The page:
Kenneth J. Winkle
2014, W.W. Norton & Co.
This is a good, informative book. It has been a few months since I read it and I did not keep a lot of notes, but it is an interesting study, one that I had planned to review, so here it is. It has a nice flowing narrative, which makes it a pleasant and easy read. It is a bit long, but that is fine as it covers a lot of information.
This book is basically a biography of Washington D.C. during the war, though it starts with a good discussion of "the abolition house," where several pre-war anti-slavery Congressmen boarded while the government was in session. I really liked this part and it was a good way to start the book, discussing a key issue of the time.
The different chapters of the book cover many topics about the city during the war, including demographics (with a nice breakdown of the racial makeup in the city, including among various occupations), sanitation, safety (including a description of the conflict between city and Congressional responsibility and authority for providing a police force and how much authority military leaders had) and the influx of African-Americans, both "contrabands" from Virginia and fugitive slaves from Maryland. It also details other concerns like hospitals throughout the city, nursing, the presence of animals in the city and the as rival of thousands of soldiers throughout the war. The organization of the chapters and various topics is a real asset of this work.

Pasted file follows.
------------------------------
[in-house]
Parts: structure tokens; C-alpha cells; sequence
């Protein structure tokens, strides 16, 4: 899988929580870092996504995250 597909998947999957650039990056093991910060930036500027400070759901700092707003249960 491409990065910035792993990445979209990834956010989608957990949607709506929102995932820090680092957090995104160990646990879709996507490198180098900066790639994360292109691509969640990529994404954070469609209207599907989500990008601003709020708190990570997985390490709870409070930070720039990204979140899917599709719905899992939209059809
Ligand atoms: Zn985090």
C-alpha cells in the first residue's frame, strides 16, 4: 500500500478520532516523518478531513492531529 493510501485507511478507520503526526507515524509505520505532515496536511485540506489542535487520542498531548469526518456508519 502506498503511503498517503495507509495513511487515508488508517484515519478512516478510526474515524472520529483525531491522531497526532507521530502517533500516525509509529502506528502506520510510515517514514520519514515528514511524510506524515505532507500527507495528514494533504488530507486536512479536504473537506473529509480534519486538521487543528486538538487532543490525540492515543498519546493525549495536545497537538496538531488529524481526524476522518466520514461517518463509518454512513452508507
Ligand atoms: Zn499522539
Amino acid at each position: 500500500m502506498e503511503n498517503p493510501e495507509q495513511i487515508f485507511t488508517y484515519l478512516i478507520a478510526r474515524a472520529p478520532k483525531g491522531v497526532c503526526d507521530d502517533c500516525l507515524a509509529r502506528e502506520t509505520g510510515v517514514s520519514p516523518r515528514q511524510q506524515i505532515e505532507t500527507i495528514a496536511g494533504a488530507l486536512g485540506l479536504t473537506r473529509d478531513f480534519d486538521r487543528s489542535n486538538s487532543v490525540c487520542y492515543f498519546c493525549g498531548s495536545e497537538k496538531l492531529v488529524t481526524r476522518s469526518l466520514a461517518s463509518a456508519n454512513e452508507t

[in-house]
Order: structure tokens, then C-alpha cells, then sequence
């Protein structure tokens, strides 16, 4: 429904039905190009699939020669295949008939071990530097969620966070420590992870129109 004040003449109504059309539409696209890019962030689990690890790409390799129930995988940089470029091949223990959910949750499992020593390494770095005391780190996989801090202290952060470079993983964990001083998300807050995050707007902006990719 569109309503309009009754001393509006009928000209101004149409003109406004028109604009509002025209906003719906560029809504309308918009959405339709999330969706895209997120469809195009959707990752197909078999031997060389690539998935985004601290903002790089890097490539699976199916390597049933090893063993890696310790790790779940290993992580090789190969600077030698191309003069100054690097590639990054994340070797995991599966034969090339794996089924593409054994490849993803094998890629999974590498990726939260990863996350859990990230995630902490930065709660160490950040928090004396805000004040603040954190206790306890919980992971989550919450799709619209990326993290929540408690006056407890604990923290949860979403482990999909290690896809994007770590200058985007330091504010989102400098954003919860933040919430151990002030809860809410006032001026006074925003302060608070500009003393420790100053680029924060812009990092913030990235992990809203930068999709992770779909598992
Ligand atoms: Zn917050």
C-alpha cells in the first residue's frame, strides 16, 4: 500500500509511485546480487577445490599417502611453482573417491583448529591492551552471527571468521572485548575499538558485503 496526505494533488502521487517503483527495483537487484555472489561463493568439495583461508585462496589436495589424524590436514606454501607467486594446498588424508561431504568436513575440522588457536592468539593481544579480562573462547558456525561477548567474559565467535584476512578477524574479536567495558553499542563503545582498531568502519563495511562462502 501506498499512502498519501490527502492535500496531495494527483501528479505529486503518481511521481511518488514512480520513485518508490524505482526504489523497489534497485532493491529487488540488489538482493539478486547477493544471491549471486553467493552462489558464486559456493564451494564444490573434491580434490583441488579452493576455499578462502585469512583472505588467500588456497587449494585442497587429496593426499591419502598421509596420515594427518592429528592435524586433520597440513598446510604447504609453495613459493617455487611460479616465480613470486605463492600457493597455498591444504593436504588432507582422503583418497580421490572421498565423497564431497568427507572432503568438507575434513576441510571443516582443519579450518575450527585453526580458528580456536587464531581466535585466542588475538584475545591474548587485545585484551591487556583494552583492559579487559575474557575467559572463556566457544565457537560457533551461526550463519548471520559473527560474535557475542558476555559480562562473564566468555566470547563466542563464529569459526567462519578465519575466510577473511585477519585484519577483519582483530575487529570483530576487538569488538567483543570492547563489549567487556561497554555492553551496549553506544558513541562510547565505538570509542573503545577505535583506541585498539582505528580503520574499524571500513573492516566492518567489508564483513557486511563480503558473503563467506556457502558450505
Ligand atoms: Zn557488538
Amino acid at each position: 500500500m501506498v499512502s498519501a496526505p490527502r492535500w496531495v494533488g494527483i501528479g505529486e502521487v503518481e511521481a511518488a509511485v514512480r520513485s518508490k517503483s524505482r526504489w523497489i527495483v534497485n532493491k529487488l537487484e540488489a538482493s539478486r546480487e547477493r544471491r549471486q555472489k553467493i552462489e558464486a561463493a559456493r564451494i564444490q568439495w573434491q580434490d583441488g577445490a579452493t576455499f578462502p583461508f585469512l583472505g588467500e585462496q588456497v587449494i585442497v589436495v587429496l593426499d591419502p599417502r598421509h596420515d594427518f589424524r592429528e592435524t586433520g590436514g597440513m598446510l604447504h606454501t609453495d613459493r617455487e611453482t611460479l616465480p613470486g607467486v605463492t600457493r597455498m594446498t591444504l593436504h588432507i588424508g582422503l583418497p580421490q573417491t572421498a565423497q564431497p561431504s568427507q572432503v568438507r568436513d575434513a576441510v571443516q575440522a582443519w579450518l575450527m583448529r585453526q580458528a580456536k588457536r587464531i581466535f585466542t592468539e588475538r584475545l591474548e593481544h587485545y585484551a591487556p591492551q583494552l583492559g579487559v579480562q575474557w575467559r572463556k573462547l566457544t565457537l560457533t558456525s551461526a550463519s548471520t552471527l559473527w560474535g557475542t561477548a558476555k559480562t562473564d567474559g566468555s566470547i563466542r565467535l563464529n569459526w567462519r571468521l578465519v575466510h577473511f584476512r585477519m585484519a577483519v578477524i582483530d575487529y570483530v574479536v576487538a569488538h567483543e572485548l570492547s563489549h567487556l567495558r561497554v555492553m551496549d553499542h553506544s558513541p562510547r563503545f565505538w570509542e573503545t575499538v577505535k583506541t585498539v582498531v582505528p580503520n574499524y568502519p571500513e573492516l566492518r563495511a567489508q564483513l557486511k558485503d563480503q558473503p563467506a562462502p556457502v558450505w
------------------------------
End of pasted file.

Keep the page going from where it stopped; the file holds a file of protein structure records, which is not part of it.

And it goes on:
This book is a good one that I do recommend. It gives a fine overview of the nation's Capitol during the Civil War. The author discusses many aspects of the city and its people during the war years, and how the war affected the city thorough the influx of soldiers, wounded men, African-Americans and other issues. It is well-organized and formatted and provides an interesting perspective of the city and the challenges it faced.